Emdeon Announces Support for Electronic Prescribing of Controlled Substances Using the DEA-Allowed Quicker-to-Market Approach
Emdeon promotes use of a quicker, compliant adoption path for pharmacies and prescribers strapped with competing technology demands
NASHVILLE, Tenn. (August 15, 2011) -- Emdeon Inc. (NYSE: EM), a leading provider of healthcare revenue and payment cycle management and clinical information exchange solutions, today announced its support for the U.S. Drug Enforcement Administration’s (DEA’s) quicker-to-market option for electronic prescribing of controlled substances (EPCS).
On June 1, 2010, prescribers became legally allowed to electronically transmit controlled substance prescriptions to the pharmacy of a patient’s choice, and pharmacies were allowed to electronically receive these prescriptions so long as certain required security measures were in place. Over a year after the DEA Interim Final Rule (IFR) enabling EPCS became effective, the healthcare industry still has not completed implementation of the electronic prescribing software systems necessary to transmit controlled substance prescriptions pursuant to the IFR. Emdeon believes many of the challenges faced by prescribers and pharmacies may be addressed expeditiously through an option that is currently offered within the IFR.
The DEA gave two options in the IFR to allow for EPCS between prescribers and pharmacies. One option, which has been referred to in the industry as “Option 1,” entails end-to-end public key infrastructure where the prescription is digitally signed with the prescriber’s digital certificate and that signature is verified by the pharmacy using the prescriber’s public key. Option 1 requires a coordination of effort between prescriber and pharmacy to capture, transmit, receive, validate and store the digital signature assigned to each prescription. Because the technology requirements related to Option 1 are complex and standards continue to be developed, the required software upgrades may be delayed behind other regulatory compliance initiatives for many pharmacies.
The other DEA-allowable option, which has been referred to in the industry as “Option 2,” requires the transmission of a flag from the prescriber to the pharmacy indicating that a controlled substance prescription has been sent by a DEA-certified prescriber using a two-factor authentication method. The digital signature is validated, captured and stored, all by the prescriber, but not transmitted to the pharmacy. This option requires the pharmacy or last intermediary to digitally sign the transaction as received to verify that the data has not been modified after receipt. Option 2 utilizes currently available software and industry standard transaction data to confirm the authenticity of the transmission resulting in easier compliance with the IFR.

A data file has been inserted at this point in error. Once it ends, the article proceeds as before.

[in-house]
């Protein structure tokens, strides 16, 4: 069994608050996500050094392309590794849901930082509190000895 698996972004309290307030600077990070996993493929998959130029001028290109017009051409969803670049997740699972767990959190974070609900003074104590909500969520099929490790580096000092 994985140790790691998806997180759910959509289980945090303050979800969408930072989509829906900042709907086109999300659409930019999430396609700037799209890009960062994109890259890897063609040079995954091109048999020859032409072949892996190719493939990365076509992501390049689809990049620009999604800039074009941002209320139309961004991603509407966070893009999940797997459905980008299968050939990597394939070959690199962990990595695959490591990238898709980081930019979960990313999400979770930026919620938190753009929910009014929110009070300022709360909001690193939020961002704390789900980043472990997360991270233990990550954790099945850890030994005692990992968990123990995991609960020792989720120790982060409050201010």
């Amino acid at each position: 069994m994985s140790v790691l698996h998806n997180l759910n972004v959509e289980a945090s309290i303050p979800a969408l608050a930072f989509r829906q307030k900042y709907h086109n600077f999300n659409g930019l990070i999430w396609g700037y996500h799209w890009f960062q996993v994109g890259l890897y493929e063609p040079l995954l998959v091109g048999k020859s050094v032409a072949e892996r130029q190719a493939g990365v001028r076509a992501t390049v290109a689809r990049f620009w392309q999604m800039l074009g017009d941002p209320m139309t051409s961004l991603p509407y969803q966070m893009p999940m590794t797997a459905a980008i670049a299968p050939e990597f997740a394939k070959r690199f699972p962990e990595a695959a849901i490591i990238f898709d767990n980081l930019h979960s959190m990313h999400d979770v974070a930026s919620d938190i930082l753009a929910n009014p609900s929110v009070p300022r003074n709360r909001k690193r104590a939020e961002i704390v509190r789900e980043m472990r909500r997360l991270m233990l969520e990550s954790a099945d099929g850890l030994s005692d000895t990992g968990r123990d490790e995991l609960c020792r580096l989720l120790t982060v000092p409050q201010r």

“While Emdeon supports both options, in an effort to speed the implementation of EPCS, we broadly support Option 2 as an initial phase of implementation,” said Mark Lyle, senior vice president of pharmacy services for Emdeon. “We believe that Option 2 will enable prescribers and pharmacies to adopt EPCS more quickly and still meet the requirements of the IFR.”
As the only ePrescribing network with market-based experience in transmitting EPCS, Emdeon through its eRx Network is already demonstrating the achievability of EPCS and its potential impact on healthcare. Emdeon is participating in a multi-year research project with the Massachusetts Department of Public Health (MDPH), DrFirst and several other leading industry providers to support this project for EPCS.
“Prescribers and pharmacies are excited about closing the loop on ePrescribing by implementing EPCS,” said Peter Kaufman, chief medical officer for DrFirst. “We support the industry’s efforts in promoting this quick-to-market option to allow broader adoption of ePrescribing.”
Emdeon’s secure and interoperable network is the largest financial and administrative healthcare information exchange in the nation. Clinical exchange volumes among Emdeon’s suite of solutions are increasing with a current annual run rate of 100 million ePrescriptions and 30 million clinical messages per year. In total, Emdeon currently facilitates over 5 billion healthcare information exchanges each year through its network which reaches approximately 500,000 physicians, 81,000 dentists, 60,000 pharmacies, 5,000 hospitals and 1,200 payers.
Emdeon is a leading provider of revenue and payment cycle management and clinical information exchange solutions, connecting payers, providers and patients in the U.S. healthcare system. Emdeon’s product and service offerings integrate and automate key business and administrative functions of its payer and provider customers throughout the patient encounter. Through the use of Emdeon’s comprehensive suite of products and services, which are designed to easily integrate with existing technology infrastructures, customers are able to improve efficiency, reduce costs, increase cash flow and more efficiently manage the complex revenue and payment cycle and clinical information exchange processes. For more information, visit www.emdeon.com.